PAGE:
Few people were walking around downtown Laurel Tuesday evening, but at Main Street Sports Grill, nearly every seat at the bar was taken for happy hour.
Laurel is sandwiched between Baltimore and Washington, about a half-hour drive away from either city, and at Main Street Sports Grill, baseball loyalties were divided between the two teams.
Laurel resident Ken Levine said he roots for the Orioles because he initially had no team in the Washington area to follow. The Nationals formed in 2005, bringing professional baseball back to the District for the first time in more than 30 years.
"I grew accustomed to the Orioles and stayed with them, even though the Nationals are the better team," Levine said.
Levine said he enjoys watching the Nationals play well, but he roots for the Orioles whenever the two teams meet.
Mark St.Clair, a public affairs officer for the U.S. Army, moved back to Laurel in February to work at Fort Meade. Although he grew up in Seattle and is a Mariners fan at heart, the Nationals are his local team of choice, he said.
"The Nationals have a superb team," St.Clair said.
St.Clair said he has attended several games at Nationals Park, calling it "a beautiful ballpark" and saying the "fans are great."
Regarding the Orioles, he said he "honestly hates every team in that division," the American League East, which also includes the New York Yankees, Boston Red Sox, Toronto Blue Jays and Tampa Bay Rays.
St. Clair said he typically sees more Nationals fans at Main Street Sports Grill, especially those who also come to the bar to watch Washington Capitals hockey games.
Charles Turner, sitting at the far end of the bar, falls in the middle of the Orioles and Nationals divide in Laurel.
"I'm kind of split," Turner said.
Turner's split loyalty was expressed literally. A dark blue jacket with a Nationals logo sat on the back of his chair, and he was wearing a green polo shirt he got from Sarasota, Fla., during the Orioles' spring training.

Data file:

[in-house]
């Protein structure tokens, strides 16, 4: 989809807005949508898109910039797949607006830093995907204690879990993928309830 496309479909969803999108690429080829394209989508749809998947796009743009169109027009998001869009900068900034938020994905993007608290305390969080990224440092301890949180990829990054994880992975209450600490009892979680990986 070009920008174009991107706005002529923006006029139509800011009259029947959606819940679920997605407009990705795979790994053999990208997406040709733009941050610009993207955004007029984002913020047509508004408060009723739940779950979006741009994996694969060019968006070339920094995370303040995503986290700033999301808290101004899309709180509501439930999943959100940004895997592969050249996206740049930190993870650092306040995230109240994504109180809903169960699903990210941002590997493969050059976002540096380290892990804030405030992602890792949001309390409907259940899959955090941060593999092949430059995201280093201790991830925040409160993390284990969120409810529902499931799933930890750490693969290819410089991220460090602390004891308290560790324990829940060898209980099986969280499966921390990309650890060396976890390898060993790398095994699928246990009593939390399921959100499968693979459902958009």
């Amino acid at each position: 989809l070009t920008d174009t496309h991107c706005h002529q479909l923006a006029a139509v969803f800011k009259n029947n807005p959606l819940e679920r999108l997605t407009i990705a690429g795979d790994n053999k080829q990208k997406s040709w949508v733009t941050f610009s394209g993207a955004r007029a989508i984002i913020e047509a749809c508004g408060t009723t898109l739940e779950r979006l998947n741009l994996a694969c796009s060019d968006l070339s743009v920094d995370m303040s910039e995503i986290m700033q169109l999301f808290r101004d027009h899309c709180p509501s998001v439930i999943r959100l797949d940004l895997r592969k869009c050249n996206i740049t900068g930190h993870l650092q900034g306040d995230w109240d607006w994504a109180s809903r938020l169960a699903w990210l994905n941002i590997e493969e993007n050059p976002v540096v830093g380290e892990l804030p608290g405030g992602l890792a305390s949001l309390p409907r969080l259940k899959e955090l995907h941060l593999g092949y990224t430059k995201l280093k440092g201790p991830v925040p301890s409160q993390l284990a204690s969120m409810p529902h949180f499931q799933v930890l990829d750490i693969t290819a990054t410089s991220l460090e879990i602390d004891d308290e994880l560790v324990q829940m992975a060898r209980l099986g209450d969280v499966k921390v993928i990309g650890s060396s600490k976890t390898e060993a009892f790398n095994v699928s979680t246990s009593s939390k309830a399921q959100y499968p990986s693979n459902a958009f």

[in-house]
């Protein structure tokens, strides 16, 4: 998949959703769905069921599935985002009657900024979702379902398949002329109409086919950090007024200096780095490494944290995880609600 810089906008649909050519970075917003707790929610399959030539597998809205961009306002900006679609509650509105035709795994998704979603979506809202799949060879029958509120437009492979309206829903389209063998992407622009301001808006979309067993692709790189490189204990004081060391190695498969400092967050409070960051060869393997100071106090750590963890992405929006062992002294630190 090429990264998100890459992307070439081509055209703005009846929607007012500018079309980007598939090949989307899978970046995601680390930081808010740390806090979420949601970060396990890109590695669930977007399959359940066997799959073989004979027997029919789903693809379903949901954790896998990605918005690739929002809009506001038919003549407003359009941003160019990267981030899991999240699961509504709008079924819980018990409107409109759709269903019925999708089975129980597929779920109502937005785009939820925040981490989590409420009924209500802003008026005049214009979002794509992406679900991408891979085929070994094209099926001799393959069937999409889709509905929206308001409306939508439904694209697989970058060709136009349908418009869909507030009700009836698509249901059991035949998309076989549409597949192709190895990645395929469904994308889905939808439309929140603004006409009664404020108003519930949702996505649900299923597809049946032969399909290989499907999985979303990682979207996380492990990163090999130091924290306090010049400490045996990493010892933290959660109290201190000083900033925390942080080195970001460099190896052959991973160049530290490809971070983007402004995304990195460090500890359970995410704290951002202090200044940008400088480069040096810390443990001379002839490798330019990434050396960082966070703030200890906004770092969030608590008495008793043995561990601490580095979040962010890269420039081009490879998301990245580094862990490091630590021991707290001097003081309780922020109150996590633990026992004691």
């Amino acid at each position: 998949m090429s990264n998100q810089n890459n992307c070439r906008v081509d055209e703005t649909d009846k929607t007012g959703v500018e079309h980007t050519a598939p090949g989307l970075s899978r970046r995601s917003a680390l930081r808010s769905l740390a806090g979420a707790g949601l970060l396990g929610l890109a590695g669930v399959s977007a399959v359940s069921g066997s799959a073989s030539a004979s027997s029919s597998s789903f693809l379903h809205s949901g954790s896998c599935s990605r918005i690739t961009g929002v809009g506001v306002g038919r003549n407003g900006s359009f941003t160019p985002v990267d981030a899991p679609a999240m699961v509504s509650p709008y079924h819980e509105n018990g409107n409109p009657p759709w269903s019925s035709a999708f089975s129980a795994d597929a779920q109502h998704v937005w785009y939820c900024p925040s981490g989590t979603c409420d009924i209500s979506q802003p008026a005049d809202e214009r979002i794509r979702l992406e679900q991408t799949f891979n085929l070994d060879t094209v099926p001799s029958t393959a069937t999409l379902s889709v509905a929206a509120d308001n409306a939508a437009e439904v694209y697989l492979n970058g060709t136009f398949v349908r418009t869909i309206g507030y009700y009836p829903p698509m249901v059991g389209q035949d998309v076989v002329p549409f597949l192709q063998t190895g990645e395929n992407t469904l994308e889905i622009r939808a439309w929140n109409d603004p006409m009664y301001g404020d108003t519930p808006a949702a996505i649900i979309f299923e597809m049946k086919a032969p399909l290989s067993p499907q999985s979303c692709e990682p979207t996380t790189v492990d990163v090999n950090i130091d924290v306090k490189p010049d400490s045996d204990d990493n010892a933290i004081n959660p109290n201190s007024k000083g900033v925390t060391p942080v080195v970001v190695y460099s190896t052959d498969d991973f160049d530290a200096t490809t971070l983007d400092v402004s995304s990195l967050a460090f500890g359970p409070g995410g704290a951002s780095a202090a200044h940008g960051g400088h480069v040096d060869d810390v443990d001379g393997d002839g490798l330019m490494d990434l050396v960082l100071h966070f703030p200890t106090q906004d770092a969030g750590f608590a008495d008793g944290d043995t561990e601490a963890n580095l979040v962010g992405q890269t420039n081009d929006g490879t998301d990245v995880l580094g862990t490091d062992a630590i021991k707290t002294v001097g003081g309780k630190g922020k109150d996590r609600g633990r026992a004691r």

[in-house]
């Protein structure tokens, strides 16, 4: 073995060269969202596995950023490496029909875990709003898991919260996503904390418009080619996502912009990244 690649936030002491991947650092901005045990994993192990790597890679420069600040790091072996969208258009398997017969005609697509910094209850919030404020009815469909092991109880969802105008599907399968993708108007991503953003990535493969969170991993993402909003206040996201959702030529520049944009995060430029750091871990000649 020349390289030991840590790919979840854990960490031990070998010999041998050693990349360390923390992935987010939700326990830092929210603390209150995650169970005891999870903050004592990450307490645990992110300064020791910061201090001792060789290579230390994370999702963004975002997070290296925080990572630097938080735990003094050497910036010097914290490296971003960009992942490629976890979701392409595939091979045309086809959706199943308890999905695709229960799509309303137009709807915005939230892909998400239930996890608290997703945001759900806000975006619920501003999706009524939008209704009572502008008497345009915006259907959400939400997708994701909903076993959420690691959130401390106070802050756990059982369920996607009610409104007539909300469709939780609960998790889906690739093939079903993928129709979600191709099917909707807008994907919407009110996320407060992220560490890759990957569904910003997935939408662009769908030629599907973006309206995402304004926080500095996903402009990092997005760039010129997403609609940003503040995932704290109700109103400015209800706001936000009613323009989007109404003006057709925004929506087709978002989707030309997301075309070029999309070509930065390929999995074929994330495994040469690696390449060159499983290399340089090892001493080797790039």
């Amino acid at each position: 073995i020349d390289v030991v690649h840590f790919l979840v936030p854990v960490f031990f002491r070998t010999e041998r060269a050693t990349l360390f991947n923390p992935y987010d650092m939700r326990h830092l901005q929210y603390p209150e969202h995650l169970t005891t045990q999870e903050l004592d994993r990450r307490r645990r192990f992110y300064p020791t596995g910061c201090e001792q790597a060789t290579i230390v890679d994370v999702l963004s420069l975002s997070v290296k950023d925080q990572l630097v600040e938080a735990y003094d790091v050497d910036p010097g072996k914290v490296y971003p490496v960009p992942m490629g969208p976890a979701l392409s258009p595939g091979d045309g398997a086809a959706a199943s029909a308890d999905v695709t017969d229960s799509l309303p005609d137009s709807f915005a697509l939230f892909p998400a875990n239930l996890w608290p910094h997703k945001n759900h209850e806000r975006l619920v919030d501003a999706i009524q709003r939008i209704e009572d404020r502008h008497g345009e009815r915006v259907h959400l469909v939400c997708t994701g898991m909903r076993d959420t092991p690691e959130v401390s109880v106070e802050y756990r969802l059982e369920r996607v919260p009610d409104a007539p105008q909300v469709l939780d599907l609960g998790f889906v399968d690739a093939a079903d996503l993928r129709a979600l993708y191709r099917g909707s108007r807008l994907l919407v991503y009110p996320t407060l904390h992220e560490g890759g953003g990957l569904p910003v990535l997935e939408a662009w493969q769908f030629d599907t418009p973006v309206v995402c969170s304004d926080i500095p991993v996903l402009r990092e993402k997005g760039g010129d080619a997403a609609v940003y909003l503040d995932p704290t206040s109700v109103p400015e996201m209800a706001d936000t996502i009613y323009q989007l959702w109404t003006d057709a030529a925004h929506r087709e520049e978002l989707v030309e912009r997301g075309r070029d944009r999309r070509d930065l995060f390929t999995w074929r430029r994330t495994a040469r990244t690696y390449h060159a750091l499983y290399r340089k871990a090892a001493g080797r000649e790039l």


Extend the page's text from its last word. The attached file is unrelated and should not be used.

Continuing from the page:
Turner moved to the area in 1970, one year before the Washington Senators were sold and became the Texas Rangers.
"Once the Senators left, I became a fan of the Orioles for a while," he said.
Turner said he was excited when the Nationals filled the district's baseball void.
"I might as well start becoming a Nats fan, too," he said.
He especially enjoyed seeing both teams make the playoffs last season, and said he wanted to see a Beltway World Series.
Despite the polarized loyalties of the other baseball fans sitting at the bar, Turner said he doesn't mind rooting for both teams.
"I have friends who are Nationals fans, and I have friends who are Orioles fans," he said. "To me, it's all good."
A collector's perspective
A block away from Main Street Sports Grill, Rick Currence is operating another haven for Laurel sports fans:Sports Card Heroes, a sports card and memorabilia shop that has been on Main Street for more than 20 years.
Overall, the business attracts more Orioles fans than Nationals fans, Currence said.
The Nationals "don't have the history to draw from that would be of interest to my customer base," Currence said.
"I think a lot of the fans that started collecting Nats stuff may not have necessarily been Orioles fans to begin with," he said. "For the most part O's fans stayed with the O's."
Orioles fans are drawn to Sports Card Heroes because their team has decades' worth of stars and traditions, Currence said. With that in mind, he arranged for Hall of Fame pitcher Jim Palmer, who spent his entire career with the Orioles, to do an in-store autograph signing on May 18.
Several active players on the Orioles and Nationals have cards and memorabilia that are popular among customers, Currence said, but "the old classic guys still outsell the new guys."
Regardless of which team they root for, the fans that come into Sports Card Heroes are passionate about their teams, Currence said.
"Even if they're not buying an item, they come in wearing the hats and jackets, and they talk about the games," he said. "I would expect that, or I wouldn't be in a store like this."
Dan Singer is a journalism student at the University of Maryland, College Park.Copyright © 2015, The Baltimore Sun